What to do with 'zombie towns'

He acknowledges some provinces are doing really well, but says others are stagnant or falling behind, and the focus needs to be on the places that are falling behind.

"Yes, we should absolutely celebrate the successes. But the failures or the weaknesses that we have in our economy, the places that are trapping people in poverty, if we can improve those, if we can change those, imagine the difference it makes even to one person's life."

Then there are what Eaqub describes as a handful of "zombie towns" where a strategy to wind them down is needed.

"We've got small towns around New Zealand that have got large infrastructure, but declining populations and ageing populations and very little income and employment opportunities. What is the strategy for that? I'm not sure we have a strategy to wind down places. I think we do (need one). I think we need to be serious that in some places it might be better to merge or move people to somewhere else, or give them an option to live without some of the very expensive infrastructure and services that we have become used to," Eaqub said.

He declined to name any "zombie towns", suggesting if he did he'd never be able to visit them again.

The importance of mobility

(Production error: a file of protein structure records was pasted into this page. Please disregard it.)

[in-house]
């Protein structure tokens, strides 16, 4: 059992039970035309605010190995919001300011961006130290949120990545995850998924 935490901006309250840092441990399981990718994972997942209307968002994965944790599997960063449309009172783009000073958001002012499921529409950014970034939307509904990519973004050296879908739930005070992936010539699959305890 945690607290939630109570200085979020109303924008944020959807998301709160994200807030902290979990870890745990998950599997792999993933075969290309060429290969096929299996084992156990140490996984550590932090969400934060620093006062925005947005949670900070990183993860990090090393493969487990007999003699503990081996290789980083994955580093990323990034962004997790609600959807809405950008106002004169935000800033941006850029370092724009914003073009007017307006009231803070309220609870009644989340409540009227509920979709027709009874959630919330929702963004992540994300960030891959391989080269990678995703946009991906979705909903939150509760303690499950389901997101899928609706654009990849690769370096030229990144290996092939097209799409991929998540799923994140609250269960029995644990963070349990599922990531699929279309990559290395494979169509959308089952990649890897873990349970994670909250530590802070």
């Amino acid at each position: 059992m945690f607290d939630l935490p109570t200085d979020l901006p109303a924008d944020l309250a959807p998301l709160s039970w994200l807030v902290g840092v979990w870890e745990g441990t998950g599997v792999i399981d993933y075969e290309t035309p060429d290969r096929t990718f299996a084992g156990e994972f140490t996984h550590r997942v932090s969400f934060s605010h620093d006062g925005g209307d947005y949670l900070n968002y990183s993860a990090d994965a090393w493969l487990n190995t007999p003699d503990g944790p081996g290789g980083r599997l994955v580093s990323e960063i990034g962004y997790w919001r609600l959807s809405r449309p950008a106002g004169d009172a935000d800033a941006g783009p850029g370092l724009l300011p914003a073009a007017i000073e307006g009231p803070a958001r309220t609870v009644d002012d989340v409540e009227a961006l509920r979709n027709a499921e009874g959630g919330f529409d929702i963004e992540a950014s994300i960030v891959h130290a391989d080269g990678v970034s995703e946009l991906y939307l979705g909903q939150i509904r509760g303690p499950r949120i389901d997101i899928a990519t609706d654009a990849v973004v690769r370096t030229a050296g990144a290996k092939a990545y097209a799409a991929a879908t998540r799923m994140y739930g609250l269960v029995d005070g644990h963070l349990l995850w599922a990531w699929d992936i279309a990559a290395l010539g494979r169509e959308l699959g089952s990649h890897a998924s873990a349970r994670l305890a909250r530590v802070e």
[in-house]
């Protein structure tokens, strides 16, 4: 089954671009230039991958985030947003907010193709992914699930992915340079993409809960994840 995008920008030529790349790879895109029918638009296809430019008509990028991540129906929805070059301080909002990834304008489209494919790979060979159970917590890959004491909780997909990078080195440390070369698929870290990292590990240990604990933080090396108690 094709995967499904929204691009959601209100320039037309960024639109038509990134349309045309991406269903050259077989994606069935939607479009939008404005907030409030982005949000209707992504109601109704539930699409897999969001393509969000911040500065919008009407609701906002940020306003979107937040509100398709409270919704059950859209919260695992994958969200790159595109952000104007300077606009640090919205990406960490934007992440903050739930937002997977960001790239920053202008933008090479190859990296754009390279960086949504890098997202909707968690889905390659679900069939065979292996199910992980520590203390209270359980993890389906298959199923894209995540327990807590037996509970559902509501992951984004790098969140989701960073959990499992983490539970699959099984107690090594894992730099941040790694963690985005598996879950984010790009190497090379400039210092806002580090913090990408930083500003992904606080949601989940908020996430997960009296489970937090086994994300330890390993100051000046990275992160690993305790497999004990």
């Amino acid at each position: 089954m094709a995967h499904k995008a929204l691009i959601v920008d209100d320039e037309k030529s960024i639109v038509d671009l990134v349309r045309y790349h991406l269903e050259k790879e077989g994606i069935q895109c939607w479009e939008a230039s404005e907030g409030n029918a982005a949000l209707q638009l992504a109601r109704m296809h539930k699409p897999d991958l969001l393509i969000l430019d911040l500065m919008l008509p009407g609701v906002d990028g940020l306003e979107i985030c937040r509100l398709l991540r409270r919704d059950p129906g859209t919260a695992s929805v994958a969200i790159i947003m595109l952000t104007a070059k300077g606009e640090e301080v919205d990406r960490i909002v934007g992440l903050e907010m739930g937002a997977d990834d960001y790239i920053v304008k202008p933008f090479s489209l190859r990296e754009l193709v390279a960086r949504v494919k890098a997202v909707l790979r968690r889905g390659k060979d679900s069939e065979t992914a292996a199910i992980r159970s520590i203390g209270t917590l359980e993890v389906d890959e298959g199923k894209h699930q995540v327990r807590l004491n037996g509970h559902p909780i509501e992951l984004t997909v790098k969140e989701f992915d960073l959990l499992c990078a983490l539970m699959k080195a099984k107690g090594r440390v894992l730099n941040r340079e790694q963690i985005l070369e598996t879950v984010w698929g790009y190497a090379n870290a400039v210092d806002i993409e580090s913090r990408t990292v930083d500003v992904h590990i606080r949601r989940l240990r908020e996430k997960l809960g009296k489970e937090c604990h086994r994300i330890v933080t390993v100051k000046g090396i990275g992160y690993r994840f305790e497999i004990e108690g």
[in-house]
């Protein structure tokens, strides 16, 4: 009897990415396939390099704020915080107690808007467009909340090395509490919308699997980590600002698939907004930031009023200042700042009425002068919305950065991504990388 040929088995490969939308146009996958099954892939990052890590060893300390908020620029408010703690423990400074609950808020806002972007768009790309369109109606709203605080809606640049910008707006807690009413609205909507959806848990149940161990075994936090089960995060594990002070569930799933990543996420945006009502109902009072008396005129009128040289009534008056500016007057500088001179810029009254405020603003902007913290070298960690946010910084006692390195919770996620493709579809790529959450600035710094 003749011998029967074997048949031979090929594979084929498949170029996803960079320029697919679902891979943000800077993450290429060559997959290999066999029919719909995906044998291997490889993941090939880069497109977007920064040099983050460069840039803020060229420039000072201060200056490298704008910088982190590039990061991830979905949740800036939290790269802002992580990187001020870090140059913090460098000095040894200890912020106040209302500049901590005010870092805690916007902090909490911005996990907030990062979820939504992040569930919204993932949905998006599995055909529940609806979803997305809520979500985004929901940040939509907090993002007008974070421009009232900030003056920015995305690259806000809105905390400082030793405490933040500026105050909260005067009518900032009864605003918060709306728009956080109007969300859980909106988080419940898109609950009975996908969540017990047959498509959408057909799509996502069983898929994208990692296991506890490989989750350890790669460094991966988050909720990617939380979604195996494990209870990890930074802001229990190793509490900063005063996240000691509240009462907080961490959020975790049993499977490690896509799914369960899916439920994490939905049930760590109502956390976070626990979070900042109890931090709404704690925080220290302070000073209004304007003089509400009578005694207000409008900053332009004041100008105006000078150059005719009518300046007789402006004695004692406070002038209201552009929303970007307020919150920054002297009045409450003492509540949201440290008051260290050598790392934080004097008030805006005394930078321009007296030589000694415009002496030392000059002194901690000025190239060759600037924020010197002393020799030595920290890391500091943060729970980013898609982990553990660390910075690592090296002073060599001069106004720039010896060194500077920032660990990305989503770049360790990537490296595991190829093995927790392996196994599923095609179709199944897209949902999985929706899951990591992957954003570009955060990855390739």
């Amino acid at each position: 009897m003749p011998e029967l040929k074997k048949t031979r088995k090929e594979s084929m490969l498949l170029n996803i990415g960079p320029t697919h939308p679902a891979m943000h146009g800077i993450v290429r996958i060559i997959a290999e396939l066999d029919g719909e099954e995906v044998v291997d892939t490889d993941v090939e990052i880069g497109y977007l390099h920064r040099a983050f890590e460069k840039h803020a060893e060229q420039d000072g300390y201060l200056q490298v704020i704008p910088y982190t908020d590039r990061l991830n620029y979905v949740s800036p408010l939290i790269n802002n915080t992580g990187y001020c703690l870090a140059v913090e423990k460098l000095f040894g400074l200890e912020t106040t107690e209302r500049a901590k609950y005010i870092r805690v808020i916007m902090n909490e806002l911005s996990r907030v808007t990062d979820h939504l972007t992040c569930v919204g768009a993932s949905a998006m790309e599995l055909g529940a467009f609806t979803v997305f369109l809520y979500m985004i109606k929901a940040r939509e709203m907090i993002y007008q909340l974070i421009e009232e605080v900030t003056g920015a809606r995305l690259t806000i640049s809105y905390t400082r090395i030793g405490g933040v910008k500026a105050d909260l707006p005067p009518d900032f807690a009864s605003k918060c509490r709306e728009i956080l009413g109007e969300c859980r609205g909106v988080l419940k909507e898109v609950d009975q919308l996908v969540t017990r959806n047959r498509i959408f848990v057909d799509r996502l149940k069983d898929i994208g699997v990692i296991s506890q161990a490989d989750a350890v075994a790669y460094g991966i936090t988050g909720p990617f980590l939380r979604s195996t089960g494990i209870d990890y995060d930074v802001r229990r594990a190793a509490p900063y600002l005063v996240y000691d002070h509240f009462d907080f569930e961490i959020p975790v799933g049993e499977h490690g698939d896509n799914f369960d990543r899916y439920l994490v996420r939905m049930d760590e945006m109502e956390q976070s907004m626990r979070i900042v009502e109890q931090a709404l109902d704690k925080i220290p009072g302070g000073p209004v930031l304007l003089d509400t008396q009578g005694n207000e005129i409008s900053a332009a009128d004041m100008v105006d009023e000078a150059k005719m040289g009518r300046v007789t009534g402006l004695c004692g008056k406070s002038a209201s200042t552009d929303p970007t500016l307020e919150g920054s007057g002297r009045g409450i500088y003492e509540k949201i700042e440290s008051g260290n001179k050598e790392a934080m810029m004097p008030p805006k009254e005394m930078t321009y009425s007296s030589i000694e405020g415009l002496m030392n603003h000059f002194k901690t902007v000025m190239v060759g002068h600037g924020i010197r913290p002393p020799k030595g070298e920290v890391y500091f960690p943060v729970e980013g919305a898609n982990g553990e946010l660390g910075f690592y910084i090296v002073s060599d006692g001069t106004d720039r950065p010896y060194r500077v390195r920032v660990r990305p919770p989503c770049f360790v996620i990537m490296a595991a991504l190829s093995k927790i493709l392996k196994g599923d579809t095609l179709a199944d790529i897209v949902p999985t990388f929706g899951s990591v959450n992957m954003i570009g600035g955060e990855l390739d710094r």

The book, which Eaqub hopes will be a starting point for a robust discussion, includes what he terms two key messages, three recommendations and five following steps. The key messages are enable mobility, and accept some places can’t continue in their current make-up.

In terms of enabling mobility, he says education outcomes need to be much better in some smaller regions.

"We need to make sure that people who are not able to get jobs in those places have the ability and the wherewithal to move to places where there are jobs. It can be very difficult. You can't go from, say, Northland to Auckland without some significant financial cost in terms of transport and housing costs so being aware of that and enabling people to engage in that is really, really important."

Eaqub argues regional disparities need to be tackled at both a national and local level.

"I think it's a job for everyone. In some ways the community is too apathetic. Civil engagement at local government is very, very low, less than 50% turnout in the last election. Local governments can have a very big influence in generating the conversation and discussion with central government, departments and politicians, we're not doing enough of that."